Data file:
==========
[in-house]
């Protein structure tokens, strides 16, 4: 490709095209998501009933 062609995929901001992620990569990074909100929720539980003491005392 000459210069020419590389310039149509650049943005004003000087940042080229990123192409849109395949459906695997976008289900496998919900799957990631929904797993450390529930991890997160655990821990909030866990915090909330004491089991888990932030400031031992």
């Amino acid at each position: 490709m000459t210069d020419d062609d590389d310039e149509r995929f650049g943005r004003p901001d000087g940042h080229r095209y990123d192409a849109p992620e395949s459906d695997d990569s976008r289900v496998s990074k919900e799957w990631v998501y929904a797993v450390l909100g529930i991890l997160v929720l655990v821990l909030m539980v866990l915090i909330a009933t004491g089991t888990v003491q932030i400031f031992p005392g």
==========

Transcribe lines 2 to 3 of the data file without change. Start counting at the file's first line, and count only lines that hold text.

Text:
């Protein structure tokens, strides 16, 4: 490709095209998501009933 062609995929901001992620990569990074909100929720539980003491005392 000459210069020419590389310039149509650049943005004003000087940042080229990123192409849109395949459906695997976008289900496998919900799957990631929904797993450390529930991890997160655990821990909030866990915090909330004491089991888990932030400031031992």
């Amino acid at each position: 490709m000459t210069d020419d062609d590389d310039e149509r995929f650049g943005r004003p901001d000087g940042h080229r095209y990123d192409a849109p992620e395949s459906d695997d990569s976008r289900v496998s990074k919900e799957w990631v998501y929904a797993v450390l909100g529930i991890l997160v929720l655990v821990l909030m539980v866990l915090i909330a009933t004491g089991t888990v003491q932030i400031f031992p005392g």